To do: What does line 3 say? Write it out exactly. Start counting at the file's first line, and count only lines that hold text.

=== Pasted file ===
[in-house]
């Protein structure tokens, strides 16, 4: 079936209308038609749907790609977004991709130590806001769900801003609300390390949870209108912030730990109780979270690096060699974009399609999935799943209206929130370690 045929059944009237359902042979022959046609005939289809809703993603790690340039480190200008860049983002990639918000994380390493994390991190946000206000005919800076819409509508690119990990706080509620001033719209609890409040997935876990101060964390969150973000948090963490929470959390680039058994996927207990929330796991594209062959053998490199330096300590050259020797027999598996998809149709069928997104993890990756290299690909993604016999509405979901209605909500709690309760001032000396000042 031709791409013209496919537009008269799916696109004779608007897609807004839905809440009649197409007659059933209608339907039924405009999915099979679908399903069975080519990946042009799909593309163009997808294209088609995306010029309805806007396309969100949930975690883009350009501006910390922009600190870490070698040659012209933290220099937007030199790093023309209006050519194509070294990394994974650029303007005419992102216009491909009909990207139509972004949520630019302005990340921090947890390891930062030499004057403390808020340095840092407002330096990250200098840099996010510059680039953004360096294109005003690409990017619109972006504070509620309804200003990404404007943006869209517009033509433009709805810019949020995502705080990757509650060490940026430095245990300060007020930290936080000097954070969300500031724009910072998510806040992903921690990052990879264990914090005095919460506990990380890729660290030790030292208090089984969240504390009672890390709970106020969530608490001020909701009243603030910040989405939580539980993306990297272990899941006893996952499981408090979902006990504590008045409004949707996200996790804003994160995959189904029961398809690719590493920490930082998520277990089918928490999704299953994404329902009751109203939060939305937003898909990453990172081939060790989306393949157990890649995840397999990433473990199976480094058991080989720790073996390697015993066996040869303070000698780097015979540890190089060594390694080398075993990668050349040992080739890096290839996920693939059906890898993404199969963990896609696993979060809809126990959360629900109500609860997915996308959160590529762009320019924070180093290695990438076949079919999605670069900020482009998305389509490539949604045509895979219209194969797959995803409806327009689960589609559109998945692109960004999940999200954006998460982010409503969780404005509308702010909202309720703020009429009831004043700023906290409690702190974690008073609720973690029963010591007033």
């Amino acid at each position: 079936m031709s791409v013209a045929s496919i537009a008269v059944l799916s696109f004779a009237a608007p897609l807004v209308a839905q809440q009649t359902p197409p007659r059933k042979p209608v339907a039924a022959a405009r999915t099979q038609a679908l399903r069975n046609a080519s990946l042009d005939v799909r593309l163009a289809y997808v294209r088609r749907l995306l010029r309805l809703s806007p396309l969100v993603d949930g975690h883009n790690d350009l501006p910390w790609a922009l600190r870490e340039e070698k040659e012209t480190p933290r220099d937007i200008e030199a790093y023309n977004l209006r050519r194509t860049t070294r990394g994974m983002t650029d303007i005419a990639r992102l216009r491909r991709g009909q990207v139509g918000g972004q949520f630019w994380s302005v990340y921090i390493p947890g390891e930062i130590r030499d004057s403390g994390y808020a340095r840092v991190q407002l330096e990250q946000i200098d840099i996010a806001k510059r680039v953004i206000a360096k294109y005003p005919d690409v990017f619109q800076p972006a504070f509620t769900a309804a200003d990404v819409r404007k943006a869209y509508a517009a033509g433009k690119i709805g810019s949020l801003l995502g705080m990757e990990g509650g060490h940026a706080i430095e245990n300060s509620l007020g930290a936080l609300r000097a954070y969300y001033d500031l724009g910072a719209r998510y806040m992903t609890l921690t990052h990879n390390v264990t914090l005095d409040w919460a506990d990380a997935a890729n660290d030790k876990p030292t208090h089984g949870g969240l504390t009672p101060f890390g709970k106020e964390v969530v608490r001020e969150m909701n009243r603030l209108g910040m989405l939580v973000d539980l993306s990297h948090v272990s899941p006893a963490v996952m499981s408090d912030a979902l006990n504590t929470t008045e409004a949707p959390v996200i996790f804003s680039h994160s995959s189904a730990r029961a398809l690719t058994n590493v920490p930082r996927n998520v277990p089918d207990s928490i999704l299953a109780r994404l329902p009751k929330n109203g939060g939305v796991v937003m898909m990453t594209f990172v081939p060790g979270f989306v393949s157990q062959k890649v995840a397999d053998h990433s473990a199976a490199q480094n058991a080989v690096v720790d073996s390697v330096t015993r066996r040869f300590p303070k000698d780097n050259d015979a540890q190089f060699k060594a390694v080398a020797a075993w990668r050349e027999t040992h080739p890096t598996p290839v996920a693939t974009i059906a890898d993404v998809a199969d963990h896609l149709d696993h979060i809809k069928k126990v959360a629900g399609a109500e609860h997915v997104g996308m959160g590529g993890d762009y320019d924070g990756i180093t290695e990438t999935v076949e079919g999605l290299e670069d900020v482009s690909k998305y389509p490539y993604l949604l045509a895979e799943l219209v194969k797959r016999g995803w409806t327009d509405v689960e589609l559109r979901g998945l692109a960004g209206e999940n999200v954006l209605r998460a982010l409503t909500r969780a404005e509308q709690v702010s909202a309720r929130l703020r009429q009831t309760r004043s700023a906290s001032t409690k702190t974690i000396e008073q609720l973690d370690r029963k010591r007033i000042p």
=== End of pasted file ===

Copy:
């Amino acid at each position: 079936m031709s791409v013209a045929s496919i537009a008269v059944l799916s696109f004779a009237a608007p897609l807004v209308a839905q809440q009649t359902p197409p007659r059933k042979p209608v339907a039924a022959a405009r999915t099979q038609a679908l399903r069975n046609a080519s990946l042009d005939v799909r593309l163009a289809y997808v294209r088609r749907l995306l010029r309805l809703s806007p396309l969100v993603d949930g975690h883009n790690d350009l501006p910390w790609a922009l600190r870490e340039e070698k040659e012209t480190p933290r220099d937007i200008e030199a790093y023309n977004l209006r050519r194509t860049t070294r990394g994974m983002t650029d303007i005419a990639r992102l216009r491909r991709g009909q990207v139509g918000g972004q949520f630019w994380s302005v990340y921090i390493p947890g390891e930062i130590r030499d004057s403390g994390y808020a340095r840092v991190q407002l330096e990250q946000i200098d840099i996010a806001k510059r680039v953004i206000a360096k294109y005003p005919d690409v990017f619109q800076p972006a504070f509620t769900a309804a200003d990404v819409r404007k943006a869209y509508a517009a033509g433009k690119i709805g810019s949020l801003l995502g705080m990757e990990g509650g060490h940026a706080i430095e245990n300060s509620l007020g930290a936080l609300r000097a954070y969300y001033d500031l724009g910072a719209r998510y806040m992903t609890l921690t990052h990879n390390v264990t914090l005095d409040w919460a506990d990380a997935a890729n660290d030790k876990p030292t208090h089984g949870g969240l504390t009672p101060f890390g709970k106020e964390v969530v608490r001020e969150m909701n009243r603030l209108g910040m989405l939580v973000d539980l993306s990297h948090v272990s899941p006893a963490v996952m499981s408090d912030a979902l006990n504590t929470t008045e409004a949707p959390v996200i996790f804003s680039h994160s995959s189904a730990r029961a398809l690719t058994n590493v920490p930082r996927n998520v277990p089918d207990s928490i999704l299953a109780r994404l329902p009751k929330n109203g939060g939305v796991v937003m898909m990453t594209f990172v081939p060790g979270f989306v393949s157990q062959k890649v995840a397999d053998h990433s473990a199976a490199q480094n058991a080989v690096v720790d073996s390697v330096t015993r066996r040869f300590p303070k000698d780097n050259d015979a540890q190089f060699k060594a390694v080398a020797a075993w990668r050349e027999t040992h080739p890096t598996p290839v996920a693939t974009i059906a890898d993404v998809a199969d963990h896609l149709d696993h979060i809809k069928k126990v959360a629900g399609a109500e609860h997915v997104g996308m959160g590529g993890d762009y320019d924070g990756i180093t290695e990438t999935v076949e079919g999605l290299e670069d900020v482009s690909k998305y389509p490539y993604l949604l045509a895979e799943l219209v194969k797959r016999g995803w409806t327009d509405v689960e589609l559109r979901g998945l692109a960004g209206e999940n999200v954006l209605r998460a982010l409503t909500r969780a404005e509308q709690v702010s909202a309720r929130l703020r009429q009831t309760r004043s700023a906290s001032t409690k702190t974690i000396e008073q609720l973690d370690r029963k010591r007033i000042p």